Sam Te Kani gives his thoughts on the Pride Parade and our assimilation.
I didn’t see the parade. I was working. It was at work though I had a conversation with an anonymous malcontent. The aforementioned stated with almost gleeful resistance that he would not be attending what he coined an ‘assimilationist’ event.
Having reveled in the carnival atmosphere of Pride myself, this comment forced me to consider what I’d previously felt to be a positive event, as perhaps servicing a wider condescension of society’s privileged position holders over those less so.
As a young gay man living in Auckland’s CBD circa 2015, I don’t feel especially brutalised by an intolerant majority (which a conscious avoidance of the suburbs might have something to do with). This in no way makes me complaisant though. I realise that on a global scale, and in spite of what appalled conservatives might argue, ‘equality’ (a dubious word) is far on the horizon.
I was stunned though. If anything, I’d have thought ‘confident young gays’ of this fairly liberal city would be parade-absentees for other reasons, like institutionalised homophobias and not wanting to identify with any ‘community’, or out of urban laxity where such a thing as a parade seems like a hackneyed, irrelevant gesture.
From personal experience I’m aware of a bracket fiercely dissociated from any perceived ‘movement’, out of some tenuous notion every civic liberty has already been attained, game over, all resistance thereafter redundant. These attitudes mostly mask fears of not wanting to be ‘too gay’.
It was then surprising to find someone rejecting this public representation for not being gay enough. Assimilationist? Fair call. From what I’ve heard, and from the parade’s exclusive Ponsonby route, it does smell like a local bid for the Pink Dollar rather than a reminder to comfortably queer urbanites that outside our cosy liberal bubbles people die for admitting to their basest (meaning natural) instincts.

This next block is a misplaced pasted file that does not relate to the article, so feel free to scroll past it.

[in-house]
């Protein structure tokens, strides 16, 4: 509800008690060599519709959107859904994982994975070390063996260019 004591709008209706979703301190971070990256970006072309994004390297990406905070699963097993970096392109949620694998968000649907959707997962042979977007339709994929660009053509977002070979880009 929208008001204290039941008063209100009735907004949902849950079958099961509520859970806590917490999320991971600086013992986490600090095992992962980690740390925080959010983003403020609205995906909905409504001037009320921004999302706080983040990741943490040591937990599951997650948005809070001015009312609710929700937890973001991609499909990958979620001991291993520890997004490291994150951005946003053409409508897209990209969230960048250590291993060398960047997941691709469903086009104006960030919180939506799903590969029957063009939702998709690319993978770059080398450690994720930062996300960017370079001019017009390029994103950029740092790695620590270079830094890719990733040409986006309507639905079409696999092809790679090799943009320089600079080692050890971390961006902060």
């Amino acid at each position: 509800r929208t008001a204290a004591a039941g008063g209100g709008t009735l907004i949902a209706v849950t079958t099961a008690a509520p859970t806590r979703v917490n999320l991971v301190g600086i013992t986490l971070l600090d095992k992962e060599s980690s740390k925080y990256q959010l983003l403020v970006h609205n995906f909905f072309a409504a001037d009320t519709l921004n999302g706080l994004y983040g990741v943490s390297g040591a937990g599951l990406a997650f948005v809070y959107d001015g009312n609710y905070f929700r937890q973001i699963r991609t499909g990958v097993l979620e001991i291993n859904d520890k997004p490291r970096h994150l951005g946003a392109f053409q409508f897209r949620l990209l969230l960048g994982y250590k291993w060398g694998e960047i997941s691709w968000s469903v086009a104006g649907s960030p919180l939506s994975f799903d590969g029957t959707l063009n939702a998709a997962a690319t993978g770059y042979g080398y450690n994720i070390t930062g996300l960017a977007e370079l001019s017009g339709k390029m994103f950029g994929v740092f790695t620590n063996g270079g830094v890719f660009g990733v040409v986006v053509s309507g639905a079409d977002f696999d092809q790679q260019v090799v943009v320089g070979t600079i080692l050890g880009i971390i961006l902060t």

Let’s talk Hero. A parade in the nineties obviously meant something very different from a parade in 2015. I don’t know what it was like growing up gay a few decades ago, but I can imagine a certain militancy would’ve been the obvious temperament, whereas now being ‘political’ seems secondary to embodying a profile of success and social mobility (Gym-cults, Nike etc.).
Comparing Pride to Hero, the latter had its conflicts more clearly defined (Fight the Power!), where the former has a sneaky corporate element, domesticating vibrant subcultures into commercial bastards. And are we going to ignore the fact that certain MP’s marched who in fact voted AGAINST the marriage amendment?
Also, in view of things like Grindr, there appears to be a contemporary culture of invisibility where one can satisfy every and any sexual proclivity without the almost spiritual upheaval of coming out. This in mind, I’m pro-parade if it combats this internal issue, but not if we then whore it out to anyone looking for a career boost (National, cough).
I am not criticising the organisers or accusing them of compromising community interests by recruiting questionable event-backers. I understand that money is power, in essence neutral, and that good can be done with it no matter where it’s come from (within law and reason, eg. blood diamonds). What’s at work here are the necessary flaws of democracy itself, and our vigilance comes from discussion. And we can only have relevant discussion when the issues are visible. So kudos to the parade!
But let’s not confuse the carnival for triumph.
Article | Sam Te Kani